$20 Million Worth of Looted Art Returns to Italy From the U.S.
Foreign, January 23

The authorities of the two countries have worked together to round up statues, vases and bronzes, some of which had appeared in American museums.

London Museum Removes ‘Irish Giant’ Skeleton From Display
Express, January 21

The remains of Charles Byrne, a 7-foot-7 man who died in 1783, will no longer be on public view, an effort to address what one official at the Hunterian Museum called a historical wrong.

5 Things to Do This Weekend
Interactive, January 20

Selections from the Weekend section, including an overview of cast albums from 2022 Broadway productions, including "Funny Girl" with Lea Michele.

Republican Efforts to Gut the I.R.S.
Letters, January 19

Readers blame the G.O.P., but also the Internal Revenue Code. Also: China’s population; crowds at the Louvre; work clothes for Missouri politicians and nonbinary people.

The Met’s Maya Show Asks: Can Art Ever Be Innocent?
Weekend, January 19

A riveting show at the Metropolitan Museum surveys the complicated art of the ancient Maya, in which beauty and brutality are surreally entangled.

La curadora latina del Whitney que agita el mundo del arte
en Español, January 19

El paso de la puertorriqueña Marcela Guerrero por el museo es palpable: textos murales y catálogos bilingües; técnicas de mercadeo para llegar a públicos diversos; compras y exposiciones que consideran a artistas latinos.

How the Whitney’s Top Latino Curator Is Shaking Up the Art World
Culture, January 19

In her five years at the museum, Marcela Guerrero has helped broaden the scope of artists and audiences as the Hispanic population continues to grow and museums try to reflect more diverse audiences.

36 Hours in Houston
Interactive, January 19

If you have a taste for dynamism and beautiful complexities, Houston is your buffet – and eating is the town sport.

Dayanita Singh’s Hands-On Photography
Culture, January 18

The Indian artist’s physical approach to making and presenting pictures chimes with their intimate content, as the largest exhibition of her work to date shows.

A French City Appeals to Madonna for Clues About a Long-Lost Painting
Express, January 18

The painting “Diana and Endymion” disappeared from Amiens, France, more than a century ago. The city’s mayor says Madonna could hold a key to the mystery, but experts say the pop icon has nothing to do with it.

Read Your Way Through Boston
Books, January 18

Paul Theroux, the quintessential travel writer, has also enshrined his Massachusetts roots in his writing. Here are his recommendations for those who come to visit.

After 220 Years, the Fate of the Parthenon Marbles Rests in Secret Talks
Culture, January 17

The British Museum and Greece’s prime minister are getting closer to a deal on returning the so-called Elgin Marbles to Athens. But key differences remain.

All the Developers Who Want You to Want a New York Casino
Metro, January 17

Developers hoping to win one of three casino licenses in the New York City region are crafting bids heavy on amenities and less focused on gambling.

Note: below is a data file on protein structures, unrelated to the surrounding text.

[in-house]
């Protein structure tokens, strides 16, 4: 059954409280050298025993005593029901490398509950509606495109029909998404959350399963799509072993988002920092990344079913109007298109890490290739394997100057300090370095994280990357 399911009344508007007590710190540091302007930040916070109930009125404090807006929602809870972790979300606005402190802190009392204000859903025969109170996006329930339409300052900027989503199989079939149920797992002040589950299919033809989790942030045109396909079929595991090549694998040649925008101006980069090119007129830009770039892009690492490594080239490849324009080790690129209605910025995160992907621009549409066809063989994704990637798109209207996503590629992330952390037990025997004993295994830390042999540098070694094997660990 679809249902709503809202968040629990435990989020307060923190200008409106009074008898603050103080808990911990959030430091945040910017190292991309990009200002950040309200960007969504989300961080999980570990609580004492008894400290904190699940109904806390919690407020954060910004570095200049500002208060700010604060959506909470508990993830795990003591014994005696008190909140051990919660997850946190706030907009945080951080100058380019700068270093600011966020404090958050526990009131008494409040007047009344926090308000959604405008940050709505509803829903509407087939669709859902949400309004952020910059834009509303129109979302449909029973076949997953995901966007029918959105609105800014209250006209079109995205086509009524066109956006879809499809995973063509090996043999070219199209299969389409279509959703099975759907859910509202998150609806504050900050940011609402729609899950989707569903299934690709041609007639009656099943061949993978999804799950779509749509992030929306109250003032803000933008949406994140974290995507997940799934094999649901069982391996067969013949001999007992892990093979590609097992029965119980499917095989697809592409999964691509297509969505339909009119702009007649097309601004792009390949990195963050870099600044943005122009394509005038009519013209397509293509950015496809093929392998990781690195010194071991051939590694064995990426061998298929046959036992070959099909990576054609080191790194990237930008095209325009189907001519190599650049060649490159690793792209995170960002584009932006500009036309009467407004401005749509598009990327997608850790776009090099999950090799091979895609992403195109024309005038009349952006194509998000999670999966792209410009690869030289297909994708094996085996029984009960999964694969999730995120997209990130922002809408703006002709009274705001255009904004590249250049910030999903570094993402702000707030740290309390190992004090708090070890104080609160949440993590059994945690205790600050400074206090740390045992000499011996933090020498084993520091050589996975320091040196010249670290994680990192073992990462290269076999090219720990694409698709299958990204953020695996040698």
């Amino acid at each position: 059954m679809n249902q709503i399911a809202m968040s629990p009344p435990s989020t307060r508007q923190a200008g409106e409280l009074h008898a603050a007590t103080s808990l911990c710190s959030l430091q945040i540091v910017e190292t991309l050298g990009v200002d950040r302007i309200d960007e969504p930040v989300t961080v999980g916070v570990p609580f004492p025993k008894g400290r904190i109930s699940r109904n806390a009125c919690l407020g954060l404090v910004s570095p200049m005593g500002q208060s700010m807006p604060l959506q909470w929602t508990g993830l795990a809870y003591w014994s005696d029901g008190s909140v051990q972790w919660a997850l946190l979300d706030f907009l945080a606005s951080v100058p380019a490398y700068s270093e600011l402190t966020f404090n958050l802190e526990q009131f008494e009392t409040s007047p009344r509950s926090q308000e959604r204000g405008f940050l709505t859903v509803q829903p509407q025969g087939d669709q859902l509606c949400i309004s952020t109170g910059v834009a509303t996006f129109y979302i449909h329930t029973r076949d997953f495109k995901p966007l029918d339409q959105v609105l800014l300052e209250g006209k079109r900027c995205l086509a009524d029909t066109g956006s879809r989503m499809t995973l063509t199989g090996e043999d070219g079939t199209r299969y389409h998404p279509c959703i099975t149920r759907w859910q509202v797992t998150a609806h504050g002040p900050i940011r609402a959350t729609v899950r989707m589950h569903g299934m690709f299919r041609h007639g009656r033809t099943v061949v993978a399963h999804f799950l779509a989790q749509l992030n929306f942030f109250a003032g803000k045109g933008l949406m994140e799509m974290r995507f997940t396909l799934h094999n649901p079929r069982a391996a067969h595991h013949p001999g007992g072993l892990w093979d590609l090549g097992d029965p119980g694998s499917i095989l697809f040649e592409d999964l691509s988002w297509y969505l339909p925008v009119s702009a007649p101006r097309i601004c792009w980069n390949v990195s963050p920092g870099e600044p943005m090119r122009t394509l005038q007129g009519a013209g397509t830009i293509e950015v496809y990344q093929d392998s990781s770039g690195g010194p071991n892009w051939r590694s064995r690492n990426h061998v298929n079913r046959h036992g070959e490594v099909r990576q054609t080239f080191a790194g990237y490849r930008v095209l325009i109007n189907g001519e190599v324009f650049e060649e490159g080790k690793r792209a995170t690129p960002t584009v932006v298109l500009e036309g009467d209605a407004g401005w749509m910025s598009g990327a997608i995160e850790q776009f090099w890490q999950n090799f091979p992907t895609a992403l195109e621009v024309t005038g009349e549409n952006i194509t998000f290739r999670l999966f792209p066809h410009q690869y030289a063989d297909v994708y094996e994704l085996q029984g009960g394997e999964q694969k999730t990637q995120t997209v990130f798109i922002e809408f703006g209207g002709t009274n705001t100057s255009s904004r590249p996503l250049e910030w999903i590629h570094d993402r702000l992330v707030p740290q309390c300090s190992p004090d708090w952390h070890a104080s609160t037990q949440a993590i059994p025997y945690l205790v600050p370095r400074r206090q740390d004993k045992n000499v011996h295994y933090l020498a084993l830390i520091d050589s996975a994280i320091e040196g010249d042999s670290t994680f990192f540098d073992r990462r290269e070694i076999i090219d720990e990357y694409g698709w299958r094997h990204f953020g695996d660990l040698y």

Ruth Adler Schnee, Exuberant Designer of Modernist Textiles, Dies at 99
Obits, January 15

A refugee from Nazi Germany, she was among a group of designers who elevated fabric from decoration into a medium for midcentury modern design.

As Russians Steal Ukraine’s Art, They Attack Its Identity, Too
Foreign, January 14

Russian forces have looted tens of thousands of pieces, including avant-garde oil paintings and Scythian gold. Experts say it is the biggest art heist since the Nazis in World War II, intended to strip Ukraine of its cultural heritage.

Songs That Defy the ‘Quotidian Nature of Evil’
Culture, January 13

The composer Shawn Okpebholo has created a song cycle that imagines the inner lives of fugitives from American slavery.

Turning Trash Into Poetry
Arts & Leisure, January 13

Ser Serpas, a young artist known for kinetic arrangements of discarded furniture, opens up about her expressive way of processing the used world.

Murillo, Not So Saintly: A Quiet Master Reassessed
Culture, January 12

In the 17th century, plague and famine devastated Seville. The Baroque painter turned this strife into engrossing parables of a Golden Age in decline.

Murillo, Not So Saintly: A Quiet Master Reassessed
Arts, January 12

In the 17th century, plague and famine devastated Seville. The Baroque painter turned this strife into engrossing parables of a Golden Age in decline.

Why Do Some Films Get Restored and Others Languish? A MoMA Series Holds Clues.
Arts & Leisure, January 12

History, finances and practical concerns all played a role in preserving the movies being shown at To Save and Project.

Can the Sydney Modern Change How a ‘Sporting Nation’ Sees Itself?
Culture, January 10

An extension to the Art Gallery of New South Wales brings 21st-century design to a city that has often had a love-hate relationship with future-forward art.

National Endowment for the Humanities Announces $28.1 Million in Grants
Culture, January 10

The first round of funding for the year will support 204 projects across the country.

‘She Comes Back to Where She Belongs’
Editorial, January 8

Why the return of colonial art is a powerful and necessary statement.

Looking for Elbow Room, Louvre Limits Daily Visitors to 30,000
Culture, January 6

With attendance surging back, the museum wants to offer “a moment of pleasure” — and relieve that Mona Lisa problem.

Why One World Trade Is Winning R.T.O.
Interactive, December 13

The tower, next to the 9/11 Memorial & Museum, is doing something right; it's at 94 percent occupancy.

Your Thursday Briefing: Iran’s Protests Intensify
N Y T Now, October 26

Plus Myanmar gets closer to Russia and a dire climate report.

After a Covid Contraction, Museums Are Expanding Again
Special Sections, October 20

Projects all over the country include renovations and new wings as institutions continue to bet on bricks and mortar.

San Francisco’s Art Market Struggles in the Shadow of Los Angeles
Culture, August 29

Though some small galleries are opening or expanding, the mega dealers have closed shop, a blow to an area with a vibrant artistic history.

In the Mile High City, Festivals and Food Are on the Rise
Travel, August 11

Denver has regained its prepandemic vibrancy, with a plethora of new restaurants and hotels, and the return of some old favorites.

Covid. A Coma. A Stroke. José Parlá Returns From the Edge.
Culture, July 31

After a lengthy recovery, the artist comes back with the most vigorous work he’s made: “It took me a really long time to understand what had happened to me.”

Covid Memorials Offer a Place to Put Our Grief
Culture, May 5

From “anti-monuments” to ephemeral sand portraits, four art exhibitions encourage viewers to slow down and take stock of our pandemic losses.

Manhattan Springs Back to Life
Travel, May 5

Broadway enthusiasts, art aficionados and food lovers will find new offerings in and around Times Square and in neighborhoods below 42nd Street, heralding the promise of a vibrant recovery.